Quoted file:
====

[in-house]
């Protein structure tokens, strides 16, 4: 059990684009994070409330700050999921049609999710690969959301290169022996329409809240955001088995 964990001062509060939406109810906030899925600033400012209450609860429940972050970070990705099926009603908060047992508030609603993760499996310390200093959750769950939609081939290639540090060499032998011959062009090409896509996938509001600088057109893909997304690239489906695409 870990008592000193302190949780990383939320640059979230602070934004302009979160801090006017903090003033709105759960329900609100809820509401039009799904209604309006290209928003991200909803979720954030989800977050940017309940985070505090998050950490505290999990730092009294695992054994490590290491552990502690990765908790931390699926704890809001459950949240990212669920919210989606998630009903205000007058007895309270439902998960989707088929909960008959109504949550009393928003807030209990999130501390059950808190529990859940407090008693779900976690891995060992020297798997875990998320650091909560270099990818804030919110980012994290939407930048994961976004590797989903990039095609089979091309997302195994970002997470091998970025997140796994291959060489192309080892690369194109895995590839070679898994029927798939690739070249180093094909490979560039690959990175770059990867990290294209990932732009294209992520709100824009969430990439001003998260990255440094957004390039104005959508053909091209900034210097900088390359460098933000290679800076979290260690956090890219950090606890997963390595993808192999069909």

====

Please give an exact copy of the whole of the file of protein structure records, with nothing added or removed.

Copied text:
[in-house]
């Protein structure tokens, strides 16, 4: 059990684009994070409330700050999921049609999710690969959301290169022996329409809240955001088995 964990001062509060939406109810906030899925600033400012209450609860429940972050970070990705099926009603908060047992508030609603993760499996310390200093959750769950939609081939290639540090060499032998011959062009090409896509996938509001600088057109893909997304690239489906695409 870990008592000193302190949780990383939320640059979230602070934004302009979160801090006017903090003033709105759960329900609100809820509401039009799904209604309006290209928003991200909803979720954030989800977050940017309940985070505090998050950490505290999990730092009294695992054994490590290491552990502690990765908790931390699926704890809001459950949240990212669920919210989606998630009903205000007058007895309270439902998960989707088929909960008959109504949550009393928003807030209990999130501390059950808190529990859940407090008693779900976690891995060992020297798997875990998320650091909560270099990818804030919110980012994290939407930048994961976004590797989903990039095609089979091309997302195994970002997470091998970025997140796994291959060489192309080892690369194109895995590839070679898994029927798939690739070249180093094909490979560039690959990175770059990867990290294209990932732009294209992520709100824009969430990439001003998260990255440094957004390039104005959508053909091209900034210097900088390359460098933000290679800076979290260690956090890219950090606890997963390595993808192999069909």